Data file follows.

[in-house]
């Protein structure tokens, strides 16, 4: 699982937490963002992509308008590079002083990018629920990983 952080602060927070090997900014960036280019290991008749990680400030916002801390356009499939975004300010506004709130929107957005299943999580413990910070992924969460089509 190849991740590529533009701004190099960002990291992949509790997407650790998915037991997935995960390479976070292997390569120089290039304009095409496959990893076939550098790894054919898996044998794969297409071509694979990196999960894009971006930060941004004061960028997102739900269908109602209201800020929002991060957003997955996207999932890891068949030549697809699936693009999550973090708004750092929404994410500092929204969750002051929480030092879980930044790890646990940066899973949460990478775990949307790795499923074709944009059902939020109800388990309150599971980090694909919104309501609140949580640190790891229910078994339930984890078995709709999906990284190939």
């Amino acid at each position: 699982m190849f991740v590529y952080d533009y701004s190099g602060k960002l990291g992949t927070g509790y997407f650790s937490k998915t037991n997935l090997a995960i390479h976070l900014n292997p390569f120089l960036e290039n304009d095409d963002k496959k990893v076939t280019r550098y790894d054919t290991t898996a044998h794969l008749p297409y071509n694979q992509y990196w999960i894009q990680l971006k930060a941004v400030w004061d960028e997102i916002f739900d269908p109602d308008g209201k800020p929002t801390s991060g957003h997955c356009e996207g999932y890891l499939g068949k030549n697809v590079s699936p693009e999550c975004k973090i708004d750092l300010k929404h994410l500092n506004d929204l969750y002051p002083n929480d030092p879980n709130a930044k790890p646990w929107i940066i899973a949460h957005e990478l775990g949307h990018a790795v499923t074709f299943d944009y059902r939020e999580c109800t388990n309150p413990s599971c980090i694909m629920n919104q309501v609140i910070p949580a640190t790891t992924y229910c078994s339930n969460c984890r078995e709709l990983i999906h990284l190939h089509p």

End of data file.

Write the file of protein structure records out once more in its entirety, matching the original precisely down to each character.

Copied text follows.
[in-house]
């Protein structure tokens, strides 16, 4: 699982937490963002992509308008590079002083990018629920990983 952080602060927070090997900014960036280019290991008749990680400030916002801390356009499939975004300010506004709130929107957005299943999580413990910070992924969460089509 190849991740590529533009701004190099960002990291992949509790997407650790998915037991997935995960390479976070292997390569120089290039304009095409496959990893076939550098790894054919898996044998794969297409071509694979990196999960894009971006930060941004004061960028997102739900269908109602209201800020929002991060957003997955996207999932890891068949030549697809699936693009999550973090708004750092929404994410500092929204969750002051929480030092879980930044790890646990940066899973949460990478775990949307790795499923074709944009059902939020109800388990309150599971980090694909919104309501609140949580640190790891229910078994339930984890078995709709999906990284190939």
């Amino acid at each position: 699982m190849f991740v590529y952080d533009y701004s190099g602060k960002l990291g992949t927070g509790y997407f650790s937490k998915t037991n997935l090997a995960i390479h976070l900014n292997p390569f120089l960036e290039n304009d095409d963002k496959k990893v076939t280019r550098y790894d054919t290991t898996a044998h794969l008749p297409y071509n694979q992509y990196w999960i894009q990680l971006k930060a941004v400030w004061d960028e997102i916002f739900d269908p109602d308008g209201k800020p929002t801390s991060g957003h997955c356009e996207g999932y890891l499939g068949k030549n697809v590079s699936p693009e999550c975004k973090i708004d750092l300010k929404h994410l500092n506004d929204l969750y002051p002083n929480d030092p879980n709130a930044k790890p646990w929107i940066i899973a949460h957005e990478l775990g949307h990018a790795v499923t074709f299943d944009y059902r939020e999580c109800t388990n309150p413990s599971c980090i694909m629920n919104q309501v609140i910070p949580a640190t790891t992924y229910c078994s339930n969460c984890r078995e709709l990983i999906h990284l190939h089509p």